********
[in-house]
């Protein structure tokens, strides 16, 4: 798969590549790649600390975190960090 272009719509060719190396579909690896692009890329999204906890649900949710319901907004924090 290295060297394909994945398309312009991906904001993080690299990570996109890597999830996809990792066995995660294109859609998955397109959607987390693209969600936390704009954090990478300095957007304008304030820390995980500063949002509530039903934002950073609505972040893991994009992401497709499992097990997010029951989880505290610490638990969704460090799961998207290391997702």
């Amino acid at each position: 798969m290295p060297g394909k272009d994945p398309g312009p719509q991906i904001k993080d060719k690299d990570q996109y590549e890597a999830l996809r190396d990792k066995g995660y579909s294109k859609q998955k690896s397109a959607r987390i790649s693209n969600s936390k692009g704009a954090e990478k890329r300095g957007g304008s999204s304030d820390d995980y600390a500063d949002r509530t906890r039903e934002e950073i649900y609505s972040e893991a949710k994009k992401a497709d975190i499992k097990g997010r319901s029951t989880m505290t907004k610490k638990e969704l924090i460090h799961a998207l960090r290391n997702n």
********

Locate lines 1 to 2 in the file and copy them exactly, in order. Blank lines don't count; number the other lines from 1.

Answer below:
[in-house]
């Protein structure tokens, strides 16, 4: 798969590549790649600390975190960090 272009719509060719190396579909690896692009890329999204906890649900949710319901907004924090 290295060297394909994945398309312009991906904001993080690299990570996109890597999830996809990792066995995660294109859609998955397109959607987390693209969600936390704009954090990478300095957007304008304030820390995980500063949002509530039903934002950073609505972040893991994009992401497709499992097990997010029951989880505290610490638990969704460090799961998207290391997702």